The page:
Interview with David W. Thompson, author of Sister Witch: The Life of Moll Dyer

  • If you could have been the original author of any book, what would it have been and why?    Can I pick two? It would be the Hobbit by Tolkein- best fantasy ever! His ability to create an entirely new world populated by creatures of myth- both old and new- while entwining an alternate historical narrative was one of my first loves. Then it would be Thoreau’s Walden as I so respect his world view and try to emulate it in my own life- although falling woefully short.
  • What makes this particular genre you are involved in so special?       From a personal viewpoint, I love dark fiction. I love history, and I always cheer for the underdog. With Moll Dyer, I found a subject matter that called to my sense of justice. Moll was a tragic figure caught up in the turmoil of our early years emoting as a nation.
  • How important is research to you when writing a book?      Imperative- especially for historical fiction. As writers of fiction, it’s essential that we “suspend disbelief.” If turning something that did happen into fiction, every other detail must be precise for this to occur.
  • When did it dawn upon you that you wanted to be a writer?      I cannot recall a time when I did not write, but it’s only since I retired from my full time day job that I’ve been able to focus on getting my tales “out there.”
  • Do you aim to complete a set number of pages or words each day?     No, but even as a “pantser,” I have a clear idea of where I want to go. My characters often change that as I go, but I shoot for a particular spot in my story when I sit to write.
  • Writers are often associated with loner tendencies;is there any truth to that? Sadly- for me at least- yes. I have a very close relationship with my extended family, but I’m not a social butterfly. I usually find myself on the outskirts of conversations as more of a listener than contributor.
  • Do you set a plot or prefer going wherever an idea takes you?      Both! I start out with a vague outline, but the story definitely changes as I get to know the characters better and they start whispering in my ear- especially when I’m trying to sleep!
  • Have you ever left any of your books stew for months on end or even a year? Yes, I find I need the separation after my first draft before I begin anew. The distance helps me to get out of my own mind and view the work as a reader might.
  • How would you feel if no one showed up at your book signing?      Bummed! Really, really bummed! It would be like living that dream where you’re in the classroom wearing nothing but your underwear- embarrassing.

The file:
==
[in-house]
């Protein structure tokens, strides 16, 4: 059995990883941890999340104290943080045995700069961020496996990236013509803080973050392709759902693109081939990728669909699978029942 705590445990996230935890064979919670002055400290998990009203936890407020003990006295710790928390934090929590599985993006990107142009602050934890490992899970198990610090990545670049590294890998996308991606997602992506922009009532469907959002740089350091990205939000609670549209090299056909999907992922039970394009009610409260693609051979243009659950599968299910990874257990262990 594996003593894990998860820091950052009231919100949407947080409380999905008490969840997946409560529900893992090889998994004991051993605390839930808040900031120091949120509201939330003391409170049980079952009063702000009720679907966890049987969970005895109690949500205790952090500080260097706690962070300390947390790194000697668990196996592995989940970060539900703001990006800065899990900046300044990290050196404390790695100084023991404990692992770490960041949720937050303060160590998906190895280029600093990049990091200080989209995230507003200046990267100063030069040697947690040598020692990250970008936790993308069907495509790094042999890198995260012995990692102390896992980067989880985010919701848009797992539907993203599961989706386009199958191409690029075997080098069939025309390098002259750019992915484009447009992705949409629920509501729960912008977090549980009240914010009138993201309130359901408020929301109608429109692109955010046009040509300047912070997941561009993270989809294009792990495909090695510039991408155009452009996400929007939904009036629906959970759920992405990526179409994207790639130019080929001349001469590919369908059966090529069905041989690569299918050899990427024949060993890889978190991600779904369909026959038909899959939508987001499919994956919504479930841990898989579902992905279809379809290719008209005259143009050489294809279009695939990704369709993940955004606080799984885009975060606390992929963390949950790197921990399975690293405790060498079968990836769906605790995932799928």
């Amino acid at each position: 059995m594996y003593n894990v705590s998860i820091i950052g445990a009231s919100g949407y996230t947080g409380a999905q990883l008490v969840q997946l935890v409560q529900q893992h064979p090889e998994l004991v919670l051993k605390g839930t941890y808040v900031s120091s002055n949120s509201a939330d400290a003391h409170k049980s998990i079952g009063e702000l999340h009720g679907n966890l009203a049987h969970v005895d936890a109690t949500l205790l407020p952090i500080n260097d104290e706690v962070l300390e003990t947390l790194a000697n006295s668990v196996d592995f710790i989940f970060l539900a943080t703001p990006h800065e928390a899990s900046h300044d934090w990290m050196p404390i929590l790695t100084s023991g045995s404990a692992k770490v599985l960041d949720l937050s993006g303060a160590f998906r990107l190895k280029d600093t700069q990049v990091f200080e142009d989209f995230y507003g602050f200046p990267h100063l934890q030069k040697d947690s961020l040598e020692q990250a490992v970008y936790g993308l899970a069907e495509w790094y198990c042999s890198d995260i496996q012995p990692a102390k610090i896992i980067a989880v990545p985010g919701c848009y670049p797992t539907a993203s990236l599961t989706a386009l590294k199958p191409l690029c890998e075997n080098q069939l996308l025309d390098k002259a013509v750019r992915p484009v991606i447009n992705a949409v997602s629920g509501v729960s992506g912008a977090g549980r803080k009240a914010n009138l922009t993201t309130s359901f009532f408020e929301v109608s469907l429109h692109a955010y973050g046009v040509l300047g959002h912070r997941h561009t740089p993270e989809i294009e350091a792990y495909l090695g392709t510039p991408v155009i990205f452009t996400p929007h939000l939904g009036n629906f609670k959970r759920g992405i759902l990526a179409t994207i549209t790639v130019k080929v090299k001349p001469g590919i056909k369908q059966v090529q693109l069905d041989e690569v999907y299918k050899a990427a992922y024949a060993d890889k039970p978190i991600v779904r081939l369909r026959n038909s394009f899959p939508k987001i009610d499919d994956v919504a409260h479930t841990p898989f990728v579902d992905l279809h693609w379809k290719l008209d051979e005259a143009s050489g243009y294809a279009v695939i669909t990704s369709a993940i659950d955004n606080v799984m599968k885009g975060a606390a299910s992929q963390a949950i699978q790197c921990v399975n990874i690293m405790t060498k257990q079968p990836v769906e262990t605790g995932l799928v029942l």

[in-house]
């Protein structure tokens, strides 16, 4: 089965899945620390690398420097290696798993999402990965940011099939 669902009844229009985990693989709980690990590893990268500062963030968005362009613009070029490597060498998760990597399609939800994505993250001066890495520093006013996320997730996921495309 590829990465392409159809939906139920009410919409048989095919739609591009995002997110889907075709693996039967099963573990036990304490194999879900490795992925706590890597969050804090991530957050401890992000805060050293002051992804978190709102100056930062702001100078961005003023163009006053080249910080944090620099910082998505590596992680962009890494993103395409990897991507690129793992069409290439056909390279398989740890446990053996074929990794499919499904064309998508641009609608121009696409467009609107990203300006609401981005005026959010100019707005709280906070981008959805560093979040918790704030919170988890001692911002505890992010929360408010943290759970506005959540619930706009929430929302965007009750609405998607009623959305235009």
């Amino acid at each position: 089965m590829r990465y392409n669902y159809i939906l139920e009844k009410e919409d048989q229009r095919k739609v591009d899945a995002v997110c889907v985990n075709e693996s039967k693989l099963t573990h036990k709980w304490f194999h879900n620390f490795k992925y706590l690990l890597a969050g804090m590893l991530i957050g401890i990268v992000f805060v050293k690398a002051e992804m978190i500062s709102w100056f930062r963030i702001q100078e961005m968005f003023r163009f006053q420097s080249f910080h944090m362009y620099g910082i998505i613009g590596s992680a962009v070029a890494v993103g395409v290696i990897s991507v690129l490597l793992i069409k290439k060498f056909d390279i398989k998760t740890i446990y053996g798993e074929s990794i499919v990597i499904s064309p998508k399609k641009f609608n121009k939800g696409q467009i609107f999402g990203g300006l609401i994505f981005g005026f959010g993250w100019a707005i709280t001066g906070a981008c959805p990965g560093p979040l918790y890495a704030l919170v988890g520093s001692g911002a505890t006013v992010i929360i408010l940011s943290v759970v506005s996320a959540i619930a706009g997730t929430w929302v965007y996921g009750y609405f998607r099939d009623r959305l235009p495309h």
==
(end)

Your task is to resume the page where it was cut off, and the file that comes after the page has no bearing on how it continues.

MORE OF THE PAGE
• How much of yourself do you put into your books? A lot, my characters all carry a piece of me, or someone I admire- or someone I don’t. Not mirror images of course, but what ifs. What if this had happened to me? If this is how evil he or she is in public- what do they do when nobody’s watching? How far would I go if someone I loved was treated like this… Many scenarios are ones I’ve experienced on some level, but taken to the extreme.
  • Is there anything you are currently working on that may intrigue the interest of your readers?     Yes, book #2 in this series (Legends of the Family Dyer). This one is called “His Father’s Blood” and follows one of Moll’s descendants many generations later- when the family’s ancient enemy resurfaces.
  • Writers are often believed to have a Muse, your thoughts on that?   As a physical (or spiritual) being? Why not- something must be sitting on a writer’s shoulders, and whispering in our ears to make us insane enough to do what we do- putting ourselves out there for the entire world to critique.
  • Is it true that authors write word-perfect first drafts?    HaHaHa! Some really smart person said that the first draft is when you throw sand in a bucket in preparation for building a sand castle. I totally relate to that analogy.
  • Do you enjoy book signings?     I’m terribly introverted, and I go to them with my stomach in knots! After I get there (my wife and friends having talked me into it), I’m always (well, so far) amazed at the reception I’ve received. It’s a good feeling, but when it’s time to do another, the jitters start all over.
  • Have any of your books been adapted into a feature film?     No, and what’s up with that? Any movie makers out there?
  • They say books die every time they are turned into a movie; what do you think?     Hmm, I will say I’ve seen few movies that lived up to my expectations after reading the book, so maybe so.
  • Do you believe it is more challenging to write about beliefs that conflict with the ones you hold yourself?      No, not if I’ve done my job and created characters strong enough to stand on their own. I’m writing what they think and believe.
  • Are you “there” where you wanted to be?     No, when we stop reaching and striving to improve-on every level- we stagnate.
  • In case one or any of your books honor the big screen, which book would you like it to be?       Sister Witch. Moll Dyer’s story has intrigued me and stirred my passions since I was a young lad first hearing her story around a campfire.  Her story was a tragedy, her death a travesty of justice. I tried to give her the justice she deserves.
  • Were your parents reading enthusiasts who gave you a push to be a reader as a kid? My father was an avid reader, and my mother said I started reading and walking at nearly the same time. LOL- not sure if I started reading early or walking really late. She also inspired in me a belief that I could do anything. I miss her…
  • What inspires you to write? Every heartache, every victory, every injustice- I think writers carry them all on their sleeves- or fingertips.
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